Doctors prescribing a combination of antidepressants and mood stabilizers for bipolar II disorder should consider offering a single-drug treatment instead. Recent findings published in the American Journal of Psychiatry show that combination therapy may actually be the least desirable choice for some patients, reports the Brain & Behavior Research Foundation.

An estimated six million Americans are affected by bipolar disorder, a mental illness that causes unusual shifts in a person’s mood and behavior. This includes manic episodes characterized by extreme elation and energy; depressive episodes characterized by intense sadness; and hypomanic episodes, characterized by a mild mania. Bipolar II disorder, one of the four types of the condition, is associated with the latter two types of moods.

During the 16-week study, researchers at Stanford University observed 142 patients and their response to treatment with three different drugs: the SSRI (serotonin-specific reuptake inhibitor) antidepressant sertraline, the mood stabilizer lithium and a combination of the two meds. To determine how participants reacted to the medications, scientists tracked their mood and the number of mood switches.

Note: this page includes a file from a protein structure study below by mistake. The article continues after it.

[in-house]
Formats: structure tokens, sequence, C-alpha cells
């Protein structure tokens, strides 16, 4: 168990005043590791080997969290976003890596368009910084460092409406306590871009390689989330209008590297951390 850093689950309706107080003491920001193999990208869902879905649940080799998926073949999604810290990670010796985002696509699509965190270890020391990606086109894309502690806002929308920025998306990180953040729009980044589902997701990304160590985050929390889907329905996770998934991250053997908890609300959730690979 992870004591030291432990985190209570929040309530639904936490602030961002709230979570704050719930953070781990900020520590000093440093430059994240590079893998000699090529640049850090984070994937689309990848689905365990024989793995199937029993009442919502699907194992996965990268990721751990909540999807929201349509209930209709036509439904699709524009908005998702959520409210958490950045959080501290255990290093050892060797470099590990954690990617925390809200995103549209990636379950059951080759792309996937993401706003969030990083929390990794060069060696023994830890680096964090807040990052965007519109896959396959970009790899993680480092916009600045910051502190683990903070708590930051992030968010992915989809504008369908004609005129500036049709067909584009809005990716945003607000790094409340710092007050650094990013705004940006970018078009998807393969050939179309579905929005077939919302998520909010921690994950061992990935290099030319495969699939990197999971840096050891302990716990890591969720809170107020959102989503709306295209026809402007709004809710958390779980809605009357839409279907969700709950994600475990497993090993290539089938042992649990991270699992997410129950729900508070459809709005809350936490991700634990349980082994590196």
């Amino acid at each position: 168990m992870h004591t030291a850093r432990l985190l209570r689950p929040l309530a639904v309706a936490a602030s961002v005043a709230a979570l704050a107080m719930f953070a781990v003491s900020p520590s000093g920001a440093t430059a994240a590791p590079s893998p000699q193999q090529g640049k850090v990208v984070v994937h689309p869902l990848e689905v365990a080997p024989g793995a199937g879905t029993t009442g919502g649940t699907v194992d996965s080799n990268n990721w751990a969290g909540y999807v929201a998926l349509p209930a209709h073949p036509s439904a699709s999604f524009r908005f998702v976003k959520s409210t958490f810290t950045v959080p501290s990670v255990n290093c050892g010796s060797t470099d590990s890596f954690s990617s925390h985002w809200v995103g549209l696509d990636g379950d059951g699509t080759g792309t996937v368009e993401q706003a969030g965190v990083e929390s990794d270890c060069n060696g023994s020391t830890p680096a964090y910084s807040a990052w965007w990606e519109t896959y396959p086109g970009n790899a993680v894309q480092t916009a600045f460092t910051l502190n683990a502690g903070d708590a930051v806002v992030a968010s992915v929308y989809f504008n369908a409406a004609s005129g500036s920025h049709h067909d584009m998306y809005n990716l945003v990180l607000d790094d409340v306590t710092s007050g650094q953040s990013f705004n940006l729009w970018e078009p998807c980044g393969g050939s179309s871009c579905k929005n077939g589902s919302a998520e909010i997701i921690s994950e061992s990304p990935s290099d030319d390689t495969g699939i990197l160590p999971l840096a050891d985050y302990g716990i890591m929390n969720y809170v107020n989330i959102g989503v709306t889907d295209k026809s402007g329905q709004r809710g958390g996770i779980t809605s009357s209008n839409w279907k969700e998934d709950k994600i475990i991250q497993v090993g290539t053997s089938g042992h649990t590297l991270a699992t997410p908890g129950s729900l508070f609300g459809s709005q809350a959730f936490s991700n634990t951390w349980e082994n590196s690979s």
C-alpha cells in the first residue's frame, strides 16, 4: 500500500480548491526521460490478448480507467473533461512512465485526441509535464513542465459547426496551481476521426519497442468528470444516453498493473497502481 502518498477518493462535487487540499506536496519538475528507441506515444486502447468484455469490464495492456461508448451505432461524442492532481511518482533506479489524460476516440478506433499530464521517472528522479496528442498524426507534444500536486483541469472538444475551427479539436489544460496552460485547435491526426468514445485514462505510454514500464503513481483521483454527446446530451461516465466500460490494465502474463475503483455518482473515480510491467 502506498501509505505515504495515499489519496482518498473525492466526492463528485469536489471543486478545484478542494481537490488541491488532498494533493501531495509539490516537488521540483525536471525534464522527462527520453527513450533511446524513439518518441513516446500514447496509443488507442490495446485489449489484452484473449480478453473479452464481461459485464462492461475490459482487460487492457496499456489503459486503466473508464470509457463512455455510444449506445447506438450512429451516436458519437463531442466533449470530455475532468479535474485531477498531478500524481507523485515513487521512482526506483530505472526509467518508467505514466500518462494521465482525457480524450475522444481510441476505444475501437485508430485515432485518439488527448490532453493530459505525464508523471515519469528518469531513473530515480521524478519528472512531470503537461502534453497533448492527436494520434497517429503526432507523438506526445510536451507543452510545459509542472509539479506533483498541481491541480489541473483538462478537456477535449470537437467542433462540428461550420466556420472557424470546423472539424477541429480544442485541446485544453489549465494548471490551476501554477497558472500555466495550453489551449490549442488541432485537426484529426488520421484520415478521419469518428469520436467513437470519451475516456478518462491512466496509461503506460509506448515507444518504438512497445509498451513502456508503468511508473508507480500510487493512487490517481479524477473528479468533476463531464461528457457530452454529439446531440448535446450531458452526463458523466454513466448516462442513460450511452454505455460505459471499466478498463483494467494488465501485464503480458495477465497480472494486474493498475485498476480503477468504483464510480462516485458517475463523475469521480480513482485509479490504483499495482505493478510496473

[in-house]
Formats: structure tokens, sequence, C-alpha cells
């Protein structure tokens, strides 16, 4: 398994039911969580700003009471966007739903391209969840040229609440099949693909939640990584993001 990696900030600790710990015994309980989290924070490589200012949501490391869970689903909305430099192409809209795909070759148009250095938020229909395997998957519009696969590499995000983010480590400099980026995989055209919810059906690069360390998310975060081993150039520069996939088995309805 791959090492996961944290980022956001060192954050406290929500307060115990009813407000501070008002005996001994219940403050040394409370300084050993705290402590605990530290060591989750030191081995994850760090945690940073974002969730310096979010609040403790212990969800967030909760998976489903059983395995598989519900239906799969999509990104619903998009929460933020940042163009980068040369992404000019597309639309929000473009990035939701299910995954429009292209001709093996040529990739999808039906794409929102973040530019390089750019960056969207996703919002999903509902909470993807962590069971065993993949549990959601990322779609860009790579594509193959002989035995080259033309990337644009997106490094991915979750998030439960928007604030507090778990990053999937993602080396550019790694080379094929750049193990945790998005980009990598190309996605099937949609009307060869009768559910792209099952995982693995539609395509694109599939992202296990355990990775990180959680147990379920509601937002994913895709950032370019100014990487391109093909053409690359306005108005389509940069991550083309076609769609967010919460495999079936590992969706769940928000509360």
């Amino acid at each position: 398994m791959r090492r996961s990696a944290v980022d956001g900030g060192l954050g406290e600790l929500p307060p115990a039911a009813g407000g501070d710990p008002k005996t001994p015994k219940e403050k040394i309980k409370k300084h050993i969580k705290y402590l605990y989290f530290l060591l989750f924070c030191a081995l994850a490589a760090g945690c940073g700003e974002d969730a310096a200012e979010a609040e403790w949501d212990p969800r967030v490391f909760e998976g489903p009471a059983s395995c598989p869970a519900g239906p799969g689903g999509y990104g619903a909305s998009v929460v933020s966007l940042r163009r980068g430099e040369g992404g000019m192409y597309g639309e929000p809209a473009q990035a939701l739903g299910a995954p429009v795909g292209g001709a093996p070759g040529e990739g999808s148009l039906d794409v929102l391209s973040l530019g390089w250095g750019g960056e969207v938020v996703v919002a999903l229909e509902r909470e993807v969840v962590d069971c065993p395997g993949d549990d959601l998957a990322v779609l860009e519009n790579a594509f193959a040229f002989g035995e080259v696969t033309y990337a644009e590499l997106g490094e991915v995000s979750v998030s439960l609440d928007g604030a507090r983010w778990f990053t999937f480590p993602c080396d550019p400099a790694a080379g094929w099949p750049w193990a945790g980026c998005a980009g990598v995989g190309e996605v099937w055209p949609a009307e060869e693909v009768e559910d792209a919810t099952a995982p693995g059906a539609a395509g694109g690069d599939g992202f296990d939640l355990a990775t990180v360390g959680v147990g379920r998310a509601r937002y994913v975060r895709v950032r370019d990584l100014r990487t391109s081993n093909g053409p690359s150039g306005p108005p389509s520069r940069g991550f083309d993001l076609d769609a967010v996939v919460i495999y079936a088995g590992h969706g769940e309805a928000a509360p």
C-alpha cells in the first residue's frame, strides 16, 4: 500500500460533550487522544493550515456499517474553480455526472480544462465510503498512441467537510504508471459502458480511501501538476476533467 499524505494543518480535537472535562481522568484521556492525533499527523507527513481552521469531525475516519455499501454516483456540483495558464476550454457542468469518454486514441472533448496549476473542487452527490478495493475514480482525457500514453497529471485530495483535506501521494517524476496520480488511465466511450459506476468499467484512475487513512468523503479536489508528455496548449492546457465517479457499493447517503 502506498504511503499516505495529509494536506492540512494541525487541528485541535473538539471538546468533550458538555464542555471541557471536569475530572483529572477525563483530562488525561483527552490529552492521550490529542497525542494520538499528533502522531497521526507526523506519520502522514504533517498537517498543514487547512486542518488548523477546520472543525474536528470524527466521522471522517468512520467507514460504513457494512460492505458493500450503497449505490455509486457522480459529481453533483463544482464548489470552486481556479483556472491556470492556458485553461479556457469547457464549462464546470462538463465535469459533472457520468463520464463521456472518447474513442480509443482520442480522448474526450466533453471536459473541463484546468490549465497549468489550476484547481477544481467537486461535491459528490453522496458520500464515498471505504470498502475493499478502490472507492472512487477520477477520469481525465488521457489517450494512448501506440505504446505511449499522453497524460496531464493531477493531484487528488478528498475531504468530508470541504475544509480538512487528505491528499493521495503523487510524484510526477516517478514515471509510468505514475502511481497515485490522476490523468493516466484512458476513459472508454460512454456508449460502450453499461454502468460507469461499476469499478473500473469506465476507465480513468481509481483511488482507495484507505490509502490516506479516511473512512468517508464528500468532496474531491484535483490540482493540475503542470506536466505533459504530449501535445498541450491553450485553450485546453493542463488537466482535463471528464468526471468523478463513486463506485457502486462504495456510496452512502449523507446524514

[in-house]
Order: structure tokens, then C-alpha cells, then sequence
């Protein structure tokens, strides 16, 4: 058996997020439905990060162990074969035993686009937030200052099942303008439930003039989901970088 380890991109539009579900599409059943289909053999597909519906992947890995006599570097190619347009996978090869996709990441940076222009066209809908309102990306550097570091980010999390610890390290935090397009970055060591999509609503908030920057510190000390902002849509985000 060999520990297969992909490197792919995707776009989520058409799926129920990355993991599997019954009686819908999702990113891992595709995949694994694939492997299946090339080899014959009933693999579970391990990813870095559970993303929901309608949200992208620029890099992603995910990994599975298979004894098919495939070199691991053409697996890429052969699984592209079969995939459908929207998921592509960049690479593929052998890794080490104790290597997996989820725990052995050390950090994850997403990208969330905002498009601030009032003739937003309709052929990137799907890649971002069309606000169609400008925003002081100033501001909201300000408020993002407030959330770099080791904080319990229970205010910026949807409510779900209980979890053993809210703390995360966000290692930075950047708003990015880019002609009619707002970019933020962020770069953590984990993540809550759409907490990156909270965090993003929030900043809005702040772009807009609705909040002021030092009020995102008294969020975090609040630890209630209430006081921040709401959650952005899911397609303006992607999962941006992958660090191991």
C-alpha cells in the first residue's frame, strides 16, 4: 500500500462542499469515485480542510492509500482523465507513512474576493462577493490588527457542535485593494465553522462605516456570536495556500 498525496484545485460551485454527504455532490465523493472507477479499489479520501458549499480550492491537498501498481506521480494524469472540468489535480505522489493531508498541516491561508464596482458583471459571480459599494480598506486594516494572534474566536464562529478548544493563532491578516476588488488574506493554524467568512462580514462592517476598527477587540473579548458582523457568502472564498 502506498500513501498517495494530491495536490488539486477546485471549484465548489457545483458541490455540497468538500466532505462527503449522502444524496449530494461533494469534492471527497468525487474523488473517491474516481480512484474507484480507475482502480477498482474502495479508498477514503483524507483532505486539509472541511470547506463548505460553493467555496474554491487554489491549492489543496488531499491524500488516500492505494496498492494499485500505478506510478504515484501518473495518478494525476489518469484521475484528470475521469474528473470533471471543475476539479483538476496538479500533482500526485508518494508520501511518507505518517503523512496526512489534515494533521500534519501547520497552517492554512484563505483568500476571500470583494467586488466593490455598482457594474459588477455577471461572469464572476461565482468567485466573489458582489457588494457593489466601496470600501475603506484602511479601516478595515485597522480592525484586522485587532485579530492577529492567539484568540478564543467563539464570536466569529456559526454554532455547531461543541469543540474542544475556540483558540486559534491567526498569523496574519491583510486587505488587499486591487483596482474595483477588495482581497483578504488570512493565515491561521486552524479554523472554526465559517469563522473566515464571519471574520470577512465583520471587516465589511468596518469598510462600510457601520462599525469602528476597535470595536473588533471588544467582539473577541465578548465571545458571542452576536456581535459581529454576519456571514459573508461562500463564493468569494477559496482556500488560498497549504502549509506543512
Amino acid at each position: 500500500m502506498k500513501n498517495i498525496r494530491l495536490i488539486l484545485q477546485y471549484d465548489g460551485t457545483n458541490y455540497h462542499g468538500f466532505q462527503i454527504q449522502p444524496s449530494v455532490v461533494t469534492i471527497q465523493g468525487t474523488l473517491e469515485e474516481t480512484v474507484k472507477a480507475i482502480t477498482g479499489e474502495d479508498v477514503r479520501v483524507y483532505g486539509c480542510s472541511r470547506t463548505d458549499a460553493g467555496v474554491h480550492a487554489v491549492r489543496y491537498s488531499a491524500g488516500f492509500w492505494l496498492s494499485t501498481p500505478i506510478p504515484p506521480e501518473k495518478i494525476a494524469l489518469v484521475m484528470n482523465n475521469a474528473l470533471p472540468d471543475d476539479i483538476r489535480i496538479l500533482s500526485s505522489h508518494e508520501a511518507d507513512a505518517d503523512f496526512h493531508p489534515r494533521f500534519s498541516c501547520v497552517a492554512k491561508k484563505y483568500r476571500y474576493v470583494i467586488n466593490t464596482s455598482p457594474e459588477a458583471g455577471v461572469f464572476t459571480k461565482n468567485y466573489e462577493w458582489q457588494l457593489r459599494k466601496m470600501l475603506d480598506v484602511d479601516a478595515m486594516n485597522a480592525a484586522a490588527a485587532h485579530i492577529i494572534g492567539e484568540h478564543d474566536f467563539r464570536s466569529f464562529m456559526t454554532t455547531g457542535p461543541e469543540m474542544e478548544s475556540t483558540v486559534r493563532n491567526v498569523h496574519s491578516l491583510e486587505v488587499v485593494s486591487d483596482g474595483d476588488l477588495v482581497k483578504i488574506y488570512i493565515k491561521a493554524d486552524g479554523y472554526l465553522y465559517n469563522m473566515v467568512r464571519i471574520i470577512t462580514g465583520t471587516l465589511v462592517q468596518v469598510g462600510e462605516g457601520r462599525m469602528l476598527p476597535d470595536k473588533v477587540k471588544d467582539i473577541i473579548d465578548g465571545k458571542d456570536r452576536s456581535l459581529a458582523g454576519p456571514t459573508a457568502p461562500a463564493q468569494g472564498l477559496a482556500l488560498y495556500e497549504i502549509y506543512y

Results indicated that 57 percent of participants from all groups showed significant improvement by the study’s end. But findings also showed that those who used both drugs dropped out at a higher rate (70 percent versus 42 percent in the sertraline group and 55 percent in the lithium group) than those who were treated with only one medication.

Although treatment for bipolar II disorder varies, treatment guidelines previously dictated that clinicians use the combination of sertraline and lithium usually prescribed for bipolar I disorder. However, these findings suggest that each drug alone may be a more effective treatment for bipolar II disorder.

Click here to read about the first-ever road map of the bipolar brain.